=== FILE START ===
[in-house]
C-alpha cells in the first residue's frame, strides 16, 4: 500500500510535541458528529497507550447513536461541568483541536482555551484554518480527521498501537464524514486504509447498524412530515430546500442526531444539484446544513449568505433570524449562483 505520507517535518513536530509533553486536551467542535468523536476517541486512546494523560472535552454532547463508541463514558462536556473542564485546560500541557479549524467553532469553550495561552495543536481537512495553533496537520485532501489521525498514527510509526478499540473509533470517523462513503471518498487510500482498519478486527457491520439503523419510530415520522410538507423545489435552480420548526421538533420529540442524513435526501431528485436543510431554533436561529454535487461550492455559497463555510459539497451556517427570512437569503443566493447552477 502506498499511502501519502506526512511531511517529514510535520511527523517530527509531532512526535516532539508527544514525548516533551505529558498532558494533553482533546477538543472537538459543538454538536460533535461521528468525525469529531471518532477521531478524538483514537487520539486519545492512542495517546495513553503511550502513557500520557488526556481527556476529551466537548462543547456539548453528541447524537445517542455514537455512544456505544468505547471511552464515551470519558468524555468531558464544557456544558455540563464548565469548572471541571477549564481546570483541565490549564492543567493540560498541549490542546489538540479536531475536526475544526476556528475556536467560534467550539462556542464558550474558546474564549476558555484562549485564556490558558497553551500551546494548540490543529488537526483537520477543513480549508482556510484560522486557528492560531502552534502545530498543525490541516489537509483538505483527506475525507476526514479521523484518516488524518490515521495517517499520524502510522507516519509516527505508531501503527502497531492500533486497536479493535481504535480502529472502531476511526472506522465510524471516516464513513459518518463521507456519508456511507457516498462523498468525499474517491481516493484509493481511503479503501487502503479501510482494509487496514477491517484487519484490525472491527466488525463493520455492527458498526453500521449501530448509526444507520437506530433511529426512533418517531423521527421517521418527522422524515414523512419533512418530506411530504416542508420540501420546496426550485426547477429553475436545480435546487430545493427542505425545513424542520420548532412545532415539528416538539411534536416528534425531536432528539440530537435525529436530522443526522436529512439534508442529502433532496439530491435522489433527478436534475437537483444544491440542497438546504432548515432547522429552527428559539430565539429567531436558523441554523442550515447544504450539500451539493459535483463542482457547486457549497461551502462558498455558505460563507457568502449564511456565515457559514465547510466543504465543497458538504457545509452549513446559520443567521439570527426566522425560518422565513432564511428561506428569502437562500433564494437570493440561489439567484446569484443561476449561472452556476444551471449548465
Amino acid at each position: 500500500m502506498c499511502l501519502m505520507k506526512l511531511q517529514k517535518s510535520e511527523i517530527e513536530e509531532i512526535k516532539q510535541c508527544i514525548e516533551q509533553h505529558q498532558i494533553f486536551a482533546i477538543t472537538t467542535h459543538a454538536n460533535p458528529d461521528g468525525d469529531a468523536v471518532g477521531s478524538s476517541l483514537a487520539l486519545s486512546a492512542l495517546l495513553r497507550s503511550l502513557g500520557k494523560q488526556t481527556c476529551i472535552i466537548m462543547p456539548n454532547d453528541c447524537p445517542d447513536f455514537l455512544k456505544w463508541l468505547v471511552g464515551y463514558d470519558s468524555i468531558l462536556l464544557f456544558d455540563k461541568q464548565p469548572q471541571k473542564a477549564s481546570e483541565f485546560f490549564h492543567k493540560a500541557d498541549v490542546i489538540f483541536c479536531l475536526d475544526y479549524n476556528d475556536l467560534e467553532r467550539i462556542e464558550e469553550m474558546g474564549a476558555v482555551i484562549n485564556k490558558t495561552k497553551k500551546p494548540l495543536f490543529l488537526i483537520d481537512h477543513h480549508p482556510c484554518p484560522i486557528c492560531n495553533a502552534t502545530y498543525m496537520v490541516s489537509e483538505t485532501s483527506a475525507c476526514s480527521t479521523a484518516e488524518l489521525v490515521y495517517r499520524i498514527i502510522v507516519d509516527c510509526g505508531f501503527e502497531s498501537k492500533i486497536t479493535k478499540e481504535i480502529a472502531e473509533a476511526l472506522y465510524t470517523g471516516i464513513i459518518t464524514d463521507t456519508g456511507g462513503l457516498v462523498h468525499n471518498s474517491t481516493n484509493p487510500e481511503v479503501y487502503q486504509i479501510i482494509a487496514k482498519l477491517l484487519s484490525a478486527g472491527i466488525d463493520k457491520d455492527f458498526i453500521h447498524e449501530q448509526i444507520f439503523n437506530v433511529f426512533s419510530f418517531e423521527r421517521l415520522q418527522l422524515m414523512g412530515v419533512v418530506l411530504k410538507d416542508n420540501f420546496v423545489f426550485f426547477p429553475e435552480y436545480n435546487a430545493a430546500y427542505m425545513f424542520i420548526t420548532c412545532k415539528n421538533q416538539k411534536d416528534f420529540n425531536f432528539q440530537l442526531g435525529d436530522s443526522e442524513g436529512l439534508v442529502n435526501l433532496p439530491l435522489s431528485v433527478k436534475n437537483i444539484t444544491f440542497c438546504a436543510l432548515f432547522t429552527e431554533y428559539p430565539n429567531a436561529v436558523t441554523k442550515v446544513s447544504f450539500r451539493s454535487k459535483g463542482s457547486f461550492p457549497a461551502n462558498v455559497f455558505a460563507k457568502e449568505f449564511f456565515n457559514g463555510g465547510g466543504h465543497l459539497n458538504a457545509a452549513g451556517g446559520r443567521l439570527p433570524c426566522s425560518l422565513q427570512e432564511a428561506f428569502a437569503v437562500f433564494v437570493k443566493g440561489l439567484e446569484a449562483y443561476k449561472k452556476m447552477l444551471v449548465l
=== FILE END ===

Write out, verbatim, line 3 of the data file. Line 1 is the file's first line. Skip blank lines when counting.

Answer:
Amino acid at each position: 500500500m502506498c499511502l501519502m505520507k506526512l511531511q517529514k517535518s510535520e511527523i517530527e513536530e509531532i512526535k516532539q510535541c508527544i514525548e516533551q509533553h505529558q498532558i494533553f486536551a482533546i477538543t472537538t467542535h459543538a454538536n460533535p458528529d461521528g468525525d469529531a468523536v471518532g477521531s478524538s476517541l483514537a487520539l486519545s486512546a492512542l495517546l495513553r497507550s503511550l502513557g500520557k494523560q488526556t481527556c476529551i472535552i466537548m462543547p456539548n454532547d453528541c447524537p445517542d447513536f455514537l455512544k456505544w463508541l468505547v471511552g464515551y463514558d470519558s468524555i468531558l462536556l464544557f456544558d455540563k461541568q464548565p469548572q471541571k473542564a477549564s481546570e483541565f485546560f490549564h492543567k493540560a500541557d498541549v490542546i489538540f483541536c479536531l475536526d475544526y479549524n476556528d475556536l467560534e467553532r467550539i462556542e464558550e469553550m474558546g474564549a476558555v482555551i484562549n485564556k490558558t495561552k497553551k500551546p494548540l495543536f490543529l488537526i483537520d481537512h477543513h480549508p482556510c484554518p484560522i486557528c492560531n495553533a502552534t502545530y498543525m496537520v490541516s489537509e483538505t485532501s483527506a475525507c476526514s480527521t479521523a484518516e488524518l489521525v490515521y495517517r499520524i498514527i502510522v507516519d509516527c510509526g505508531f501503527e502497531s498501537k492500533i486497536t479493535k478499540e481504535i480502529a472502531e473509533a476511526l472506522y465510524t470517523g471516516i464513513i459518518t464524514d463521507t456519508g456511507g462513503l457516498v462523498h468525499n471518498s474517491t481516493n484509493p487510500e481511503v479503501y487502503q486504509i479501510i482494509a487496514k482498519l477491517l484487519s484490525a478486527g472491527i466488525d463493520k457491520d455492527f458498526i453500521h447498524e449501530q448509526i444507520f439503523n437506530v433511529f426512533s419510530f418517531e423521527r421517521l415520522q418527522l422524515m414523512g412530515v419533512v418530506l411530504k410538507d416542508n420540501f420546496v423545489f426550485f426547477p429553475e435552480y436545480n435546487a430545493a430546500y427542505m425545513f424542520i420548526t420548532c412545532k415539528n421538533q416538539k411534536d416528534f420529540n425531536f432528539q440530537l442526531g435525529d436530522s443526522e442524513g436529512l439534508v442529502n435526501l433532496p439530491l435522489s431528485v433527478k436534475n437537483i444539484t444544491f440542497c438546504a436543510l432548515f432547522t429552527e431554533y428559539p430565539n429567531a436561529v436558523t441554523k442550515v446544513s447544504f450539500r451539493s454535487k459535483g463542482s457547486f461550492p457549497a461551502n462558498v455559497f455558505a460563507k457568502e449568505f449564511f456565515n457559514g463555510g465547510g466543504h465543497l459539497n458538504a457545509a452549513g451556517g446559520r443567521l439570527p433570524c426566522s425560518l422565513q427570512e432564511a428561506f428569502a437569503v437562500f433564494v437570493k443566493g440561489l439567484e446569484a449562483y443561476k449561472k452556476m447552477l444551471v449548465l